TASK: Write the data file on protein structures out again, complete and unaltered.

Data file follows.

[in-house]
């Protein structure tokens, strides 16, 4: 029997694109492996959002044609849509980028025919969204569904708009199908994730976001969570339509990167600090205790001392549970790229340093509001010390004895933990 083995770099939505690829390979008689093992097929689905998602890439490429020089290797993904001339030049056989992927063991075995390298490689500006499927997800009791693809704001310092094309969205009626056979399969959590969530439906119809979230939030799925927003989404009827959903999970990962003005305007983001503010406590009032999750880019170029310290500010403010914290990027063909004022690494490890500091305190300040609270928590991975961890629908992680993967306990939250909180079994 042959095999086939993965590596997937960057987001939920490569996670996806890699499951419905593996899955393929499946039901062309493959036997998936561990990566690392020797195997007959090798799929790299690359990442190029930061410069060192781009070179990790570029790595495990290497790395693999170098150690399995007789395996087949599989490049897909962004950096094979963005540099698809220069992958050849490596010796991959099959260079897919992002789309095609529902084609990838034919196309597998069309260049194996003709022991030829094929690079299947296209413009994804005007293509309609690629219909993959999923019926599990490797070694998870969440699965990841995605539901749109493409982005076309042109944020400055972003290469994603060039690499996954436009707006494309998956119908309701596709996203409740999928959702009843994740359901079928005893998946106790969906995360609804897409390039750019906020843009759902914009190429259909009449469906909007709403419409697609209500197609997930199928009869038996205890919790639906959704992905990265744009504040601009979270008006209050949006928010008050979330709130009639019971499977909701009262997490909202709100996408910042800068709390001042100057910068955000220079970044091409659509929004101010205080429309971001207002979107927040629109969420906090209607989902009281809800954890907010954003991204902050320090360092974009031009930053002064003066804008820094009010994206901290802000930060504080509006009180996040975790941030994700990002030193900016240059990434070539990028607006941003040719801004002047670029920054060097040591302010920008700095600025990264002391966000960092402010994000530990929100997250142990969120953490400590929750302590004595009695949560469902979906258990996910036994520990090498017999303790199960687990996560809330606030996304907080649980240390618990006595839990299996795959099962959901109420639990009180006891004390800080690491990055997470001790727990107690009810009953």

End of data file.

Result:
[in-house]
């Protein structure tokens, strides 16, 4: 029997694109492996959002044609849509980028025919969204569904708009199908994730976001969570339509990167600090205790001392549970790229340093509001010390004895933990 083995770099939505690829390979008689093992097929689905998602890439490429020089290797993904001339030049056989992927063991075995390298490689500006499927997800009791693809704001310092094309969205009626056979399969959590969530439906119809979230939030799925927003989404009827959903999970990962003005305007983001503010406590009032999750880019170029310290500010403010914290990027063909004022690494490890500091305190300040609270928590991975961890629908992680993967306990939250909180079994 042959095999086939993965590596997937960057987001939920490569996670996806890699499951419905593996899955393929499946039901062309493959036997998936561990990566690392020797195997007959090798799929790299690359990442190029930061410069060192781009070179990790570029790595495990290497790395693999170098150690399995007789395996087949599989490049897909962004950096094979963005540099698809220069992958050849490596010796991959099959260079897919992002789309095609529902084609990838034919196309597998069309260049194996003709022991030829094929690079299947296209413009994804005007293509309609690629219909993959999923019926599990490797070694998870969440699965990841995605539901749109493409982005076309042109944020400055972003290469994603060039690499996954436009707006494309998956119908309701596709996203409740999928959702009843994740359901079928005893998946106790969906995360609804897409390039750019906020843009759902914009190429259909009449469906909007709403419409697609209500197609997930199928009869038996205890919790639906959704992905990265744009504040601009979270008006209050949006928010008050979330709130009639019971499977909701009262997490909202709100996408910042800068709390001042100057910068955000220079970044091409659509929004101010205080429309971001207002979107927040629109969420906090209607989902009281809800954890907010954003991204902050320090360092974009031009930053002064003066804008820094009010994206901290802000930060504080509006009180996040975790941030994700990002030193900016240059990434070539990028607006941003040719801004002047670029920054060097040591302010920008700095600025990264002391966000960092402010994000530990929100997250142990969120953490400590929750302590004595009695949560469902979906258990996910036994520990090498017999303790199960687990996560809330606030996304907080649980240390618990006595839990299996795959099962959901109420639990009180006891004390800080690491990055997470001790727990107690009810009953």